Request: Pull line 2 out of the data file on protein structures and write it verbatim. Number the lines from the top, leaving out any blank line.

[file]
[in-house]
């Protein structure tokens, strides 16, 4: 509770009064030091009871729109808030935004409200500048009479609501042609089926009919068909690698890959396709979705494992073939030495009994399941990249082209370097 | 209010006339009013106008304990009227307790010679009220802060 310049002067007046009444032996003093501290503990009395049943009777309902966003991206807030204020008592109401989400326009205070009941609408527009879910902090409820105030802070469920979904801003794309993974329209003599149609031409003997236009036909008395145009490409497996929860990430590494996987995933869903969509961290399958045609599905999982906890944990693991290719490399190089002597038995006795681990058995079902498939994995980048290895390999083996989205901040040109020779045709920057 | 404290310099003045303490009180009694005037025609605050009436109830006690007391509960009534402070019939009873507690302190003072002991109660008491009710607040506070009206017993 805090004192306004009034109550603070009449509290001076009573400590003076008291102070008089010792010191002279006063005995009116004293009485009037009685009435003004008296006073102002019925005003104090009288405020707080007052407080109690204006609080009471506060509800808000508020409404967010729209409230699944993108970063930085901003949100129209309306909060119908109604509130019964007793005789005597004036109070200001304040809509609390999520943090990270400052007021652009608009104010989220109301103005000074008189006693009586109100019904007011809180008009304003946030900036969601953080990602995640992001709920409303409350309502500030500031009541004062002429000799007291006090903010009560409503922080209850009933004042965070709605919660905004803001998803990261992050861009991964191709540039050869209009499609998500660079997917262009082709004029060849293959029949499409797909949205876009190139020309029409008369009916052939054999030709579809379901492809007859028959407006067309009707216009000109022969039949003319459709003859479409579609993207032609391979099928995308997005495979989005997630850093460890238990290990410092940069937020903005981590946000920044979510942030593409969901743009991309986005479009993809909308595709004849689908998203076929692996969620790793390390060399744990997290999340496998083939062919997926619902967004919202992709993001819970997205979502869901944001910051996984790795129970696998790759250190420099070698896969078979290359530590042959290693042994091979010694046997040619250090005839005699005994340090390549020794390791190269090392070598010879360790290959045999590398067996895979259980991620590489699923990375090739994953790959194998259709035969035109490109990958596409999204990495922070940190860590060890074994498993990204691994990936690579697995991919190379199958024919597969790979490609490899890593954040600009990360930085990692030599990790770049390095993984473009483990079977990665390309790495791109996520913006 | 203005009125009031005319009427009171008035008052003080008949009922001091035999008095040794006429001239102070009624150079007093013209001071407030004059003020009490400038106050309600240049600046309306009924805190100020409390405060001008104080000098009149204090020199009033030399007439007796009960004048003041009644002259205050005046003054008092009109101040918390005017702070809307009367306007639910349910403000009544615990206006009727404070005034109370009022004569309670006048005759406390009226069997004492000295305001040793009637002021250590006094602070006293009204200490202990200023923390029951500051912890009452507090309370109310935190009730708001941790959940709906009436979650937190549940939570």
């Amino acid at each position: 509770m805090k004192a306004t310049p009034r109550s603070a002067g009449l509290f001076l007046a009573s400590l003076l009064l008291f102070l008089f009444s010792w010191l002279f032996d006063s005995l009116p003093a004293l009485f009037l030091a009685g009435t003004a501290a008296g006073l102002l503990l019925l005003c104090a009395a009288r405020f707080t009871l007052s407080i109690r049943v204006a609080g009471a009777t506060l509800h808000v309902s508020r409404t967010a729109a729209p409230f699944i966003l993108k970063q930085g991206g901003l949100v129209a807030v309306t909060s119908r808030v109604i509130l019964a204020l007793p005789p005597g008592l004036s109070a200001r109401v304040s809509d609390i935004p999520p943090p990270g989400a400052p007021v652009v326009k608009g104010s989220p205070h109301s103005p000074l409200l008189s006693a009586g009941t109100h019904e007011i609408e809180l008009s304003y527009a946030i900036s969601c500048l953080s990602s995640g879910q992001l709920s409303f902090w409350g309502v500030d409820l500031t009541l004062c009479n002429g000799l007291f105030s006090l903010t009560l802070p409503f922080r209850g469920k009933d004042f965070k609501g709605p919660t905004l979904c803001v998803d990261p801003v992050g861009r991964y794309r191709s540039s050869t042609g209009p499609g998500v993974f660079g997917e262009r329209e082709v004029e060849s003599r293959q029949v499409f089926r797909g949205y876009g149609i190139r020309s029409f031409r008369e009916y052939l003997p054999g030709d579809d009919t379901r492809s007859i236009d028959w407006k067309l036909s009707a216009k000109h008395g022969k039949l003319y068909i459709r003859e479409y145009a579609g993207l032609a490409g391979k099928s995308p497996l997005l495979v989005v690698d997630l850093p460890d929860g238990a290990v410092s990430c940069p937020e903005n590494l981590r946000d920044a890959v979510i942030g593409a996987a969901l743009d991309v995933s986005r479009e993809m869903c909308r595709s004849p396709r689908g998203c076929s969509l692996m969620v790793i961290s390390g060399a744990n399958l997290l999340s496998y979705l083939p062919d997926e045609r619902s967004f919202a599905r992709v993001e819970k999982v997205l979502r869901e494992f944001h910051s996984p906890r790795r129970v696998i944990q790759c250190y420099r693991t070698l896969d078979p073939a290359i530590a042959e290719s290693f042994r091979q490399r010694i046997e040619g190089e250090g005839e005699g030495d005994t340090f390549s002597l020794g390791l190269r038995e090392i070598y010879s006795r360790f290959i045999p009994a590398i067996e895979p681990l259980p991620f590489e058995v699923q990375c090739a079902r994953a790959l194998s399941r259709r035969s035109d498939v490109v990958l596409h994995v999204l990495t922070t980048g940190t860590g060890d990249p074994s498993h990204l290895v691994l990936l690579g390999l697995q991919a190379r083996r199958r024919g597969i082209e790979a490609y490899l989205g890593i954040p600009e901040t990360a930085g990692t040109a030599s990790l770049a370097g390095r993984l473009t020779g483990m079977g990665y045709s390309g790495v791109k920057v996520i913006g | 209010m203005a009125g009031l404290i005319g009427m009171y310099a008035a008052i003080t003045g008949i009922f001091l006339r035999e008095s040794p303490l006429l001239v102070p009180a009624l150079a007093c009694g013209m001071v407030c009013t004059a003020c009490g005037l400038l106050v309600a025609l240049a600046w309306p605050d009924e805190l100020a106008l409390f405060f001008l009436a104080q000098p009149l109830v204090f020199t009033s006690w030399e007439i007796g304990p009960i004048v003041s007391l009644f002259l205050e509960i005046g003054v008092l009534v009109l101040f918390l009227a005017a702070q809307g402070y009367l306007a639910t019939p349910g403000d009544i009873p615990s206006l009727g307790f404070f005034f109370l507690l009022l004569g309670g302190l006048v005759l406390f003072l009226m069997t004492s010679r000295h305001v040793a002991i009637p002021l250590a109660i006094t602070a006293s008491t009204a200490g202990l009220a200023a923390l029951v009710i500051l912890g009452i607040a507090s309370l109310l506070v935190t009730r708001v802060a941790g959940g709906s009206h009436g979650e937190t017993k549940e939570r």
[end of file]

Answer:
């Protein structure tokens, strides 16, 4: 509770009064030091009871729109808030935004409200500048009479609501042609089926009919068909690698890959396709979705494992073939030495009994399941990249082209370097 | 209010006339009013106008304990009227307790010679009220802060 310049002067007046009444032996003093501290503990009395049943009777309902966003991206807030204020008592109401989400326009205070009941609408527009879910902090409820105030802070469920979904801003794309993974329209003599149609031409003997236009036909008395145009490409497996929860990430590494996987995933869903969509961290399958045609599905999982906890944990693991290719490399190089002597038995006795681990058995079902498939994995980048290895390999083996989205901040040109020779045709920057 | 404290310099003045303490009180009694005037025609605050009436109830006690007391509960009534402070019939009873507690302190003072002991109660008491009710607040506070009206017993 805090004192306004009034109550603070009449509290001076009573400590003076008291102070008089010792010191002279006063005995009116004293009485009037009685009435003004008296006073102002019925005003104090009288405020707080007052407080109690204006609080009471506060509800808000508020409404967010729209409230699944993108970063930085901003949100129209309306909060119908109604509130019964007793005789005597004036109070200001304040809509609390999520943090990270400052007021652009608009104010989220109301103005000074008189006693009586109100019904007011809180008009304003946030900036969601953080990602995640992001709920409303409350309502500030500031009541004062002429000799007291006090903010009560409503922080209850009933004042965070709605919660905004803001998803990261992050861009991964191709540039050869209009499609998500660079997917262009082709004029060849293959029949499409797909949205876009190139020309029409008369009916052939054999030709579809379901492809007859028959407006067309009707216009000109022969039949003319459709003859479409579609993207032609391979099928995308997005495979989005997630850093460890238990290990410092940069937020903005981590946000920044979510942030593409969901743009991309986005479009993809909308595709004849689908998203076929692996969620790793390390060399744990997290999340496998083939062919997926619902967004919202992709993001819970997205979502869901944001910051996984790795129970696998790759250190420099070698896969078979290359530590042959290693042994091979010694046997040619250090005839005699005994340090390549020794390791190269090392070598010879360790290959045999590398067996895979259980991620590489699923990375090739994953790959194998259709035969035109490109990958596409999204990495922070940190860590060890074994498993990204691994990936690579697995991919190379199958024919597969790979490609490899890593954040600009990360930085990692030599990790770049390095993984473009483990079977990665390309790495791109996520913006 | 203005009125009031005319009427009171008035008052003080008949009922001091035999008095040794006429001239102070009624150079007093013209001071407030004059003020009490400038106050309600240049600046309306009924805190100020409390405060001008104080000098009149204090020199009033030399007439007796009960004048003041009644002259205050005046003054008092009109101040918390005017702070809307009367306007639910349910403000009544615990206006009727404070005034109370009022004569309670006048005759406390009226069997004492000295305001040793009637002021250590006094602070006293009204200490202990200023923390029951500051912890009452507090309370109310935190009730708001941790959940709906009436979650937190549940939570």